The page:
He could have kept a low profile throughout this whole ordeal but he has done anything but.

    Like

  56. MM – the Beatles, Back in the USSR

    Erik – I’ve had “The White Album” in my car for most of the summer and, thanks to Kent’s encouragement, have come to appreciate it a lot.

    “Back in the U.S.S.R”
    “Glass Onion”
    “Ob-La-Di, Ob-La-Da”
    “While My Guitar Gently Weeps”
    “Martha My Dear”
    “Blackbird”
    “Why Don’t We Do It in the Road”
    “I Will”
    “Mother Nature’s Son”
    “Everybody’s Got Something to Hide Except Me and My Monkey”
    “Cry Baby Cry”

    Are all really solid. The diversity of styles on one album is truly amazing. The fertile period for Lennon & McCartney from 1963-1970 is one of the artistic wonders of the modern world.

    Like

  57. Erik Charter
    Posted July 12, 2013 at 2:41 pm | Permalink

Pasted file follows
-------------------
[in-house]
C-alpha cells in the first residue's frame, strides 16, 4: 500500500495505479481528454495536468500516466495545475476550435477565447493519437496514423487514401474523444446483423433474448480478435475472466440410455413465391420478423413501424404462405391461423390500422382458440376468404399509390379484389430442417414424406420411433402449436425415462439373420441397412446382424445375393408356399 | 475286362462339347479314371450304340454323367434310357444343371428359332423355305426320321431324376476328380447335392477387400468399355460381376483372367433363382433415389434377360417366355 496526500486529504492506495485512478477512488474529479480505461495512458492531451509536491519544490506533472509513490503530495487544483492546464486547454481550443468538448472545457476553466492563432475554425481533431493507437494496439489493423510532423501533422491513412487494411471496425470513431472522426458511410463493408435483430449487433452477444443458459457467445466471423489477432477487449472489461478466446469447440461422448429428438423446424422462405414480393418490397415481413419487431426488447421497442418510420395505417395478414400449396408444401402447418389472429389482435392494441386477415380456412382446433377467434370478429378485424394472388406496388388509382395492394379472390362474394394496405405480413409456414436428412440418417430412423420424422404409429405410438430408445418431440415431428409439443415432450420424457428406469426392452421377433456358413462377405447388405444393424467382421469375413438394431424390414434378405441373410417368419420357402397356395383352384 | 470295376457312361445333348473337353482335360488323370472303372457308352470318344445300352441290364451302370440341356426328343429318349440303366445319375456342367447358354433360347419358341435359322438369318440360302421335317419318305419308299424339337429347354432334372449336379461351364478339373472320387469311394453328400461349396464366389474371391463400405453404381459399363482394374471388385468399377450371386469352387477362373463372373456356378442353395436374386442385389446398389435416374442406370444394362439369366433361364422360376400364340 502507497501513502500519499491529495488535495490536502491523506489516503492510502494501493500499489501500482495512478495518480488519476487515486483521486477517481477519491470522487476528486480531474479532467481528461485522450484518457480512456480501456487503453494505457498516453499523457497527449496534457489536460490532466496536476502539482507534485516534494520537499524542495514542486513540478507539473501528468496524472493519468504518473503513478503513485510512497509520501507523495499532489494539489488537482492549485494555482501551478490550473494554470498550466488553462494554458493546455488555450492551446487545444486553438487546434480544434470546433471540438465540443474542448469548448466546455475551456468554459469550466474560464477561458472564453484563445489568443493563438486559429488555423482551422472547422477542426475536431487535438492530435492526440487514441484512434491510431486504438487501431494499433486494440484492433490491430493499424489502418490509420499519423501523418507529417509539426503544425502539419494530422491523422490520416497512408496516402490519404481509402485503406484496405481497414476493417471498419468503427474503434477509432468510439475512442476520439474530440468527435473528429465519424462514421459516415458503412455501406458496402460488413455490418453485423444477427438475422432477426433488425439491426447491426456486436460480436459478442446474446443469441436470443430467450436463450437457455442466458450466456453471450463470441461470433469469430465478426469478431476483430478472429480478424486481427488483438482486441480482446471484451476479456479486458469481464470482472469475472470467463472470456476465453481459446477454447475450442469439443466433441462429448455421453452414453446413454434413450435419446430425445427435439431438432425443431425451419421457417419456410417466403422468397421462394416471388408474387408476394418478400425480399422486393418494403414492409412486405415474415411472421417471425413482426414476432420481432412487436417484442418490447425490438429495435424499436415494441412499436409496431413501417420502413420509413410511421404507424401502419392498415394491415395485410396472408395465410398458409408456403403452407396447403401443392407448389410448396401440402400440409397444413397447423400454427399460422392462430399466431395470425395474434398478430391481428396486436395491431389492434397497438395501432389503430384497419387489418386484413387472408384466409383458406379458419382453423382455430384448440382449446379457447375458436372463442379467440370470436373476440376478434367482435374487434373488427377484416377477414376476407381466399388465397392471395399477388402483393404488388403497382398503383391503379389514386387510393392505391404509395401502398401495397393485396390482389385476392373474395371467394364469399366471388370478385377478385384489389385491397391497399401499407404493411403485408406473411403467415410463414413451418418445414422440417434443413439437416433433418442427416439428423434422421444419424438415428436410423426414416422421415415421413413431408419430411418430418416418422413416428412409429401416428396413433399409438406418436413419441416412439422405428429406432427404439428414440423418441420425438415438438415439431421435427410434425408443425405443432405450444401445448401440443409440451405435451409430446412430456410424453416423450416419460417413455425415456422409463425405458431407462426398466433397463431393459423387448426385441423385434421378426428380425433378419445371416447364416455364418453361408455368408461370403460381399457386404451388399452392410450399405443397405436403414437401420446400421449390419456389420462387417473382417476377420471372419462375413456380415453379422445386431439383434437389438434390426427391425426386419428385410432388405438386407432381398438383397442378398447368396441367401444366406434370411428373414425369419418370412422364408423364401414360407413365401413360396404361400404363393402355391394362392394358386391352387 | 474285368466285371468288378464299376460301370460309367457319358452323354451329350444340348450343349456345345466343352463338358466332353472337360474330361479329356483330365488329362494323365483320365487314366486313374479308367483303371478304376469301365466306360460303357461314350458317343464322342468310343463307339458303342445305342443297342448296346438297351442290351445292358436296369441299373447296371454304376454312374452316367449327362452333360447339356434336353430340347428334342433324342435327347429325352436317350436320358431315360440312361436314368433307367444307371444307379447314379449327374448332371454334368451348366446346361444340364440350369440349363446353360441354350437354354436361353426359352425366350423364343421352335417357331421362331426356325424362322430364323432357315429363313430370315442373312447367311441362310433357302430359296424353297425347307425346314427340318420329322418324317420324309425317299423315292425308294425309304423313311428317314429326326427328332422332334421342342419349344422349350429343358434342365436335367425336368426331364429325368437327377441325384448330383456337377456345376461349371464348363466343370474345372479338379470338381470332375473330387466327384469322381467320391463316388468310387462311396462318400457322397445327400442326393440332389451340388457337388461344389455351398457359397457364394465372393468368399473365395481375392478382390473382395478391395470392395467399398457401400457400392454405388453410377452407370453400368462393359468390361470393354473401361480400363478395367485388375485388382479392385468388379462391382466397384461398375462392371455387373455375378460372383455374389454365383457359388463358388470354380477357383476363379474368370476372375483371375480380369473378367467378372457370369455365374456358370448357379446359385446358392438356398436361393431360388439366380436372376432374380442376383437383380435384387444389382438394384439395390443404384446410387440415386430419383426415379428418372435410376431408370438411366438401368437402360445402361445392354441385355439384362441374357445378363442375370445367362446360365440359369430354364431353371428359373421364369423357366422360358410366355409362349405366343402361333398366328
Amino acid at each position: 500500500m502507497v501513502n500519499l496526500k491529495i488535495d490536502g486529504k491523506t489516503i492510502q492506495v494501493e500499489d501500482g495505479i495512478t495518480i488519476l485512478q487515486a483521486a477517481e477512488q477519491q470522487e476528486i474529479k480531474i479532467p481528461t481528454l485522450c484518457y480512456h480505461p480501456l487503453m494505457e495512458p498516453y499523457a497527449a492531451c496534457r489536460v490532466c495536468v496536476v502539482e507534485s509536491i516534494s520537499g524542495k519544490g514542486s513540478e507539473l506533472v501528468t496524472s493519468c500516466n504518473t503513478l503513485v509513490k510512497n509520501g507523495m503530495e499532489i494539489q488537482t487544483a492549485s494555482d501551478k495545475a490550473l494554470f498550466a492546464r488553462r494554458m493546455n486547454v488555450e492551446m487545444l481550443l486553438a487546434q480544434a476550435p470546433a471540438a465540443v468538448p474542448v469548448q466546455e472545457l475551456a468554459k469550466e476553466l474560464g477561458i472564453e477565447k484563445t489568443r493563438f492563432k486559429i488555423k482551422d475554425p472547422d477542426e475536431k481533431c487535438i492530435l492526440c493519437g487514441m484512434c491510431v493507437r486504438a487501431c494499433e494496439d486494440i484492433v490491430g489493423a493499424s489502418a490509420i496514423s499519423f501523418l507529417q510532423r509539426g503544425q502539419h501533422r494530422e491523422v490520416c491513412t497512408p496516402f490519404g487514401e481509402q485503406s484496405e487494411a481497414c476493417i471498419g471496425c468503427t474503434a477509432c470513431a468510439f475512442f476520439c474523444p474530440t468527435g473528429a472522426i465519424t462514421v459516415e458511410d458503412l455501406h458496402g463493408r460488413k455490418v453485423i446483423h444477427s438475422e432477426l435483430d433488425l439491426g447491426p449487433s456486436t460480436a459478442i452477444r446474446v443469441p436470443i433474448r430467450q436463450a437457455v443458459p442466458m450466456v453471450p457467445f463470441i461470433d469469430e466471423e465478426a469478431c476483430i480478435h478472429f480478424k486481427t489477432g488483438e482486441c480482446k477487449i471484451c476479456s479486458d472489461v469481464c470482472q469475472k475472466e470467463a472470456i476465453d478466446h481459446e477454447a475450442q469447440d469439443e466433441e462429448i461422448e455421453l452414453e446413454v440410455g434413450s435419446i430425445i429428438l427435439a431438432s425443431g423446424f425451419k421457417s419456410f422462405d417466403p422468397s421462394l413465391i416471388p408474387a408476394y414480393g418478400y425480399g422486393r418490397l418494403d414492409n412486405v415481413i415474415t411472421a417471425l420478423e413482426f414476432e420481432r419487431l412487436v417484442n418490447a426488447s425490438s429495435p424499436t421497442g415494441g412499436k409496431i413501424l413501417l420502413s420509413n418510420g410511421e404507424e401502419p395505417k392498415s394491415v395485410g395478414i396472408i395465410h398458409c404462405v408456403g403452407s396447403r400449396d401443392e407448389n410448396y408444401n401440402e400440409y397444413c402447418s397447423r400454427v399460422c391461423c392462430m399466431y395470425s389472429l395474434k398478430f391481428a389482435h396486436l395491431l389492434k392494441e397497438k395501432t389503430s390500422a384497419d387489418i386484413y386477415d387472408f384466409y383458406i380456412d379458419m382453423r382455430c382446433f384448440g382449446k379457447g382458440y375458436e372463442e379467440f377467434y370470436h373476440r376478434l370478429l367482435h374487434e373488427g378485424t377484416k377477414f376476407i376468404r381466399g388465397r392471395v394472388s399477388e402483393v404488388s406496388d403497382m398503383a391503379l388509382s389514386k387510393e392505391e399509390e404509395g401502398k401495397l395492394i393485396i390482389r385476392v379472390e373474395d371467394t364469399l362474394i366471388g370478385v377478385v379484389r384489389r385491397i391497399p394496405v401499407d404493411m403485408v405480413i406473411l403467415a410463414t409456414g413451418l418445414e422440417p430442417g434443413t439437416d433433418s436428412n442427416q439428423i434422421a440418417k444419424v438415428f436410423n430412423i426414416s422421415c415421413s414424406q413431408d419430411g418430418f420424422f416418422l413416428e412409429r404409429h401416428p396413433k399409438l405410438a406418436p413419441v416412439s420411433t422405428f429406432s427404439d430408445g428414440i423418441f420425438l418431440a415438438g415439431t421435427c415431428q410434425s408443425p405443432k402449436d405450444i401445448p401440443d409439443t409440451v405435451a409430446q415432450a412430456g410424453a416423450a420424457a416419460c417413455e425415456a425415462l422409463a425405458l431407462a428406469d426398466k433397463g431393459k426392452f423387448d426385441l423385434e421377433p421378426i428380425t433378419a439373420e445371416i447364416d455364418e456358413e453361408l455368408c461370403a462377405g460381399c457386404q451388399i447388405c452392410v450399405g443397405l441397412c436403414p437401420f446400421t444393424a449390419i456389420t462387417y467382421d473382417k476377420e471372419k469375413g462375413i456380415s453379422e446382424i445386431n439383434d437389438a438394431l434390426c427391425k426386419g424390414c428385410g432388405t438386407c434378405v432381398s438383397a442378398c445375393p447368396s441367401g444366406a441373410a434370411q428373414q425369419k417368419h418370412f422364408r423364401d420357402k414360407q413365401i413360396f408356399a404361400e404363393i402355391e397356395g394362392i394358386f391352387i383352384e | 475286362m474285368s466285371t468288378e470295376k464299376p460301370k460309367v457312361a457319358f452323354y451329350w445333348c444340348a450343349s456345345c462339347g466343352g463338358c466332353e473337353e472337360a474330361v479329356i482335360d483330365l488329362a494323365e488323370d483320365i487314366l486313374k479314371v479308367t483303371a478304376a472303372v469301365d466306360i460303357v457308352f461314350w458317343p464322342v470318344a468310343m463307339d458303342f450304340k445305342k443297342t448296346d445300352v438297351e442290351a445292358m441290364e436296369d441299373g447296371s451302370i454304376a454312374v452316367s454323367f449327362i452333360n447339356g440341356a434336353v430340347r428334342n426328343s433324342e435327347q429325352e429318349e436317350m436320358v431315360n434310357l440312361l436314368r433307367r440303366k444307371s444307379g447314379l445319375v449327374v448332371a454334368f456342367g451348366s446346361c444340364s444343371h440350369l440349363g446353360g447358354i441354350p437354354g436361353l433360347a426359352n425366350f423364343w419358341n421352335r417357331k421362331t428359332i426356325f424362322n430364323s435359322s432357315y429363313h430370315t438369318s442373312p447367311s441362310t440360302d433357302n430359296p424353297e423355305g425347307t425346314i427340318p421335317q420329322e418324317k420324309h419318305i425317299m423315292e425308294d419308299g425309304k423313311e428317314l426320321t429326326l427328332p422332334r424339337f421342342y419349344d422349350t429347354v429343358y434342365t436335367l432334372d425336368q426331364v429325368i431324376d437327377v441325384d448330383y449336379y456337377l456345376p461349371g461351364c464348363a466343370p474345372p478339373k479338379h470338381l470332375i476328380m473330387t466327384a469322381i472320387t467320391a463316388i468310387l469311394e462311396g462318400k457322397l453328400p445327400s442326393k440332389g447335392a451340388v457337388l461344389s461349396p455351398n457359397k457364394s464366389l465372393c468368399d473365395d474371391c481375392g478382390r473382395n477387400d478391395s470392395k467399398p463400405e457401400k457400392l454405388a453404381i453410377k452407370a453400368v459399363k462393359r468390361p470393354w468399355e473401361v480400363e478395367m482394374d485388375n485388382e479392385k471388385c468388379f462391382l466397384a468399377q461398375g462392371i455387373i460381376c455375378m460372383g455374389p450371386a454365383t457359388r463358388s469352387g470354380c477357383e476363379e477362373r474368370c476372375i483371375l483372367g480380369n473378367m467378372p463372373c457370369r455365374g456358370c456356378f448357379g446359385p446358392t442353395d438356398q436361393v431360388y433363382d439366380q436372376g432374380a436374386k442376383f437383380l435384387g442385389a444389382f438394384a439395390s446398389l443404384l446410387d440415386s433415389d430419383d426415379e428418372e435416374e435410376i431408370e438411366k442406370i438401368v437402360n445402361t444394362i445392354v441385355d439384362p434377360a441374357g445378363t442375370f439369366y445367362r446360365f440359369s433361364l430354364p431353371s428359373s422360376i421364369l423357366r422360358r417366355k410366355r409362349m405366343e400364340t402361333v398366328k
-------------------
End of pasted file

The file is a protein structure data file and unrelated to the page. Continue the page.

Tom,

    If I say something about his wife or mother you can hold my feet to the fire. If I am talking about his church memberships, his theological training, his conversion experience, or his past or current public teaching that’s another matter.

    He could have kept a low profile throughout this whole ordeal but he has done anything but.

    He’s doing exactly as Machen would have him do.

    People object to the Roman Catholics, for example, because they engage in “propaganda.” But why should they not engage in propaganda? And how should we have any respect for them if, holding the view which they hold — that outside the Roman church there is no salvation — they did not engage in propaganda first, last, and all the time? Clearly they have a right to do so, and clearly we have a right to do the same…